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If you enjoy my previous philosophical musings with my good buddy Pat Flynn, you’re going to enjoy this podcast. 

That’s because in it, Pat Flynn and I discuss the concept of scientism, “the Science” with a capital “S,” as well as epistemological questions like “how do we know what we know?”

Pat is a repeat guest not only because I enjoy our conversations, but I’ve gotten great feedback from listeners who like hearing about these deeper, philosophical topics we wade through. Plus, I believe the answers to these “big” questions like the ones we discuss in these philosophical tangent episodes (or at least the act of thinking about them) can help us live a better life.

In case you’re not familiar with Pat, not only is he a fitness expert who is known for his kettlebell prowess, but he’s also a podcaster, philosopher, and author.

In our discussion, we talk about . . .

  • Science with a capital “S” and how we know what we “know”
  • When and why to be skeptical of “the science”
  • What scientism is and what science can and can’t tell us
  • The concept of a “bully consensus”
  • How we can use this information to make better choices
  • And a lot more . . .

So, if you want to learn what scientism is, why science isn’t always the answer to all questions, and how we really know what we know, listen to this podcast! 


0:00 – New Recharge flavor Grape is out now! Try Recharge risk-free today! Go to and use coupon code MUSCLE to save 20% or get double reward points

6:58 – Is the science behind the vaccine safe? Is what we think we know real? 

26:45 – Why should I be skeptical about science? 

30:53- How can we “know things” through science?

36:24 – Do you have examples of scientific research that has proved certainty or truth? 

41:40 – What is the human relationship with science? 

1:04:48 – Should we be skeptical of science or trust science? 

1:23:33 – How can this information help us to make better choices in our lives? 

Mentioned on the Show:

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The Pat Flynn Show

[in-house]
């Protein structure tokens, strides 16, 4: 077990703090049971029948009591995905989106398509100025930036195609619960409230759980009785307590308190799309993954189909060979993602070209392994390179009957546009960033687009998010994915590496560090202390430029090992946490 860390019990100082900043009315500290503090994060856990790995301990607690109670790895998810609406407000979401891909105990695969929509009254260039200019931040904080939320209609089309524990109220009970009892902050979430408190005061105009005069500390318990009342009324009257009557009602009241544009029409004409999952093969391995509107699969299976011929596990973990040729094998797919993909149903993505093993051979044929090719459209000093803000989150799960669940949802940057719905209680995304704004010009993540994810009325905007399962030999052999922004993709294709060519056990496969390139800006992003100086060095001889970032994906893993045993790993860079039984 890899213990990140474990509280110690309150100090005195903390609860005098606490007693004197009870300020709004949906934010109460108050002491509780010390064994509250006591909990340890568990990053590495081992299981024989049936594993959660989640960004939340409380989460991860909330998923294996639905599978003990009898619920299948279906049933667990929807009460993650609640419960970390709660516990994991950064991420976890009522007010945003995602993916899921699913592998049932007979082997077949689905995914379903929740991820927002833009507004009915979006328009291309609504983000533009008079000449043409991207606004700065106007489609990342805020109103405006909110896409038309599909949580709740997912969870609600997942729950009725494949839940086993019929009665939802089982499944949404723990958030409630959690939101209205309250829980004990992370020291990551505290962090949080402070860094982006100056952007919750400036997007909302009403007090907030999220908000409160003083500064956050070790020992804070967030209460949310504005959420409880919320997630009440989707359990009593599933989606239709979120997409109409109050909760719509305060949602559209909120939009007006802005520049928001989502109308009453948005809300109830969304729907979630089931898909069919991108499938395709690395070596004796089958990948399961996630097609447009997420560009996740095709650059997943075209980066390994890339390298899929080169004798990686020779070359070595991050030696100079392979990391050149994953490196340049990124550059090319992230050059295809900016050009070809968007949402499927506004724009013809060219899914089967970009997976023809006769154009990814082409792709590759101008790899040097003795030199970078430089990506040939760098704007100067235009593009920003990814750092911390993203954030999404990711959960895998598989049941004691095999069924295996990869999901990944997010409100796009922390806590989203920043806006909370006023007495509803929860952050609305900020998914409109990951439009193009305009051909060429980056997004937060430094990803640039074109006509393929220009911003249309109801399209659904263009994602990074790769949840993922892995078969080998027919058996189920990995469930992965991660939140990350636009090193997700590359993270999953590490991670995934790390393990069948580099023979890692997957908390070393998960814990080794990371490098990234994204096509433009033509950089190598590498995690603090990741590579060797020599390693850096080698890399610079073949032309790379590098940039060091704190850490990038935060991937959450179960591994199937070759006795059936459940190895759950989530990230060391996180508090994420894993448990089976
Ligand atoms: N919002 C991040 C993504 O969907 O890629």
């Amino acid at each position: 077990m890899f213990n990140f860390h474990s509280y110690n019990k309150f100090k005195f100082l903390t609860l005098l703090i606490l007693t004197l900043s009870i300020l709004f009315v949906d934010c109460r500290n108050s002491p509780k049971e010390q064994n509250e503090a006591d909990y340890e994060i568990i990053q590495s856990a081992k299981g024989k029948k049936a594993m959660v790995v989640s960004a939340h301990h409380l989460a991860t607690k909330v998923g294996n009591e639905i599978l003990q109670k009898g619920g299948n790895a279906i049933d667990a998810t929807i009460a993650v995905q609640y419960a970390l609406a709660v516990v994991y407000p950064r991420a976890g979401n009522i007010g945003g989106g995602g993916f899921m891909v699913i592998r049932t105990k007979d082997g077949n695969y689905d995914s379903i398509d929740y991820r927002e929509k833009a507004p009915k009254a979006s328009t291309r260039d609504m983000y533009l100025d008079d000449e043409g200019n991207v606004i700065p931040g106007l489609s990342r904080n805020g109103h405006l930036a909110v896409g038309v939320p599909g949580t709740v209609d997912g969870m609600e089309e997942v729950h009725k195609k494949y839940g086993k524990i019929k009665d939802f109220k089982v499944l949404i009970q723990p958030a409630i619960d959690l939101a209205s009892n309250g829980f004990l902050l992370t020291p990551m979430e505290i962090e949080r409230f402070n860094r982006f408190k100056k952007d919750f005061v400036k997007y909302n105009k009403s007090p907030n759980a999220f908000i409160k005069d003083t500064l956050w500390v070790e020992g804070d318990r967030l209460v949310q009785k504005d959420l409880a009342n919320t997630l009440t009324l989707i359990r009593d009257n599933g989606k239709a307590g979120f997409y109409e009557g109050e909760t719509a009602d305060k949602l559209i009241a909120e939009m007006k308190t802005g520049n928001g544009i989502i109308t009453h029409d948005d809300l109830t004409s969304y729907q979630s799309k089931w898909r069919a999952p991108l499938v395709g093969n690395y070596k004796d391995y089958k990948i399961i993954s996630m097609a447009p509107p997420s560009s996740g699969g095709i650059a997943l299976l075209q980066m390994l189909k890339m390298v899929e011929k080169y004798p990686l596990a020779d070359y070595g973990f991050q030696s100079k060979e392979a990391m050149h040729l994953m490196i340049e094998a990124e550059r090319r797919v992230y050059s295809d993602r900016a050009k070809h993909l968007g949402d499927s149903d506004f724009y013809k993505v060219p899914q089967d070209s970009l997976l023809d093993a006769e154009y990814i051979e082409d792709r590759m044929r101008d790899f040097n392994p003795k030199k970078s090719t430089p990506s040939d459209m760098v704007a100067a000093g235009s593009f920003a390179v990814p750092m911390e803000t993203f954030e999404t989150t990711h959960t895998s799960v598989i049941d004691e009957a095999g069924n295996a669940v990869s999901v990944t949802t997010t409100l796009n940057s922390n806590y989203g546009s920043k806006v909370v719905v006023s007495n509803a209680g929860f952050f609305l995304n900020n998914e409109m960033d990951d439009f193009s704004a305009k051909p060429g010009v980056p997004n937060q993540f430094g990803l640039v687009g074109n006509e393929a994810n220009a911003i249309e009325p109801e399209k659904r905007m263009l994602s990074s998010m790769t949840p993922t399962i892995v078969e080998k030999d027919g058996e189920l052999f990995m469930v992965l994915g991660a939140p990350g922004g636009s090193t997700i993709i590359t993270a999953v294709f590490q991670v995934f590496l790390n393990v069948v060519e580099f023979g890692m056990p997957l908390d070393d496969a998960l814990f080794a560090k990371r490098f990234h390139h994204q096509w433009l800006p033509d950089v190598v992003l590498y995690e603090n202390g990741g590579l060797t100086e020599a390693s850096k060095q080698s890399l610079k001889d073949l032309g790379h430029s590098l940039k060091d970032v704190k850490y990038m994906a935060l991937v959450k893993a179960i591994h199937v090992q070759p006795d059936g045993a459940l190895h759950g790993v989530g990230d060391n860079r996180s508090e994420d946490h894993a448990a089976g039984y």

Chronicles of Strength

What did you think of this episode? Have anything else to share? Let me know in the comments below!


Mike: Hello, friend, and welcome to Muscle for Life. I am Michael Matthews, your gracious host. Thank you for joining me today for an interview I did with my buddy Pat Flynn and not the smart passive income, pat Flynn, the Chronicles of Strength, pat Flynn, who I have had on the show several times before.

Philosophical musing. That sounds kind of pretentious, but maybe we should just call it naval gazing. But if you liked our previous jam sessions, then here’s another one for you to enjoy. And in this one, pat and I discuss the concept of M, how that differs from science, and that goes into epistemological questions like, how do we know what we know?

And in case you are not familiar with Pat, he is not only a fitness expert known for his kettlebell prowess, but he’s also a podcaster, a philosopher by training. And I guess by trade, that has been his focus of a lot of his writing, his academic writing. I know he is working on getting some of that work published.

In fact, it might already be done by now in the process of peer review. And Pat’s also an author. He’s written several books, and in this interview, him and I talk about when and why to be skeptical of the science, especially when it has the capital S, the science is settled, what SM is and what science can and cannot tell us a concept called the bully consensus, which is important to understand if you are going to try to wade through some of the more controversial scientific arguments like climate change, for example, and more.

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Pat: a pleasure as always, Mr. Matthews. Thank for having me. 

Mike: Yes, yes. I’m looking forward to today’s discussion. Uh, something that is, is more relevant now than at least, uh, any other time I can remember in my lifetime.

And to, to start us off, I think a, a good springboard into this discussion is, uh, an anecdote that, that I’ll share. And this is a discussion that I’ve had with, uh, with quite a few people. And it’s, it’s gonna be regarding the Covid vaccine, just because it’s controversial and, and it, it sucks and it perks up, it perks up people’s ears, right?

Sure. So, so, so somebody will say to me, the vaccine is safe, right? And, and I’ll ask, well, what do you mean? What do you mean by safe? And they say, well, the chances of side effects are, are very, very low. Okay. How do you know that? Oh, well, that’s what the science says. Uh, well, how do you know what the science says?

Have you reviewed it yourself? Have you looked at the research yourself? Have you looked at the data yourself? No, but I mean, I trust those who have reviewed it. The experts? Mm-hmm. . Okay, fine. So then what you’re saying is you believe the vaccine is safe based on the information that has been presented to you by certain people, and then the I I’ve yet to have someone just say, well, yeah, yeah.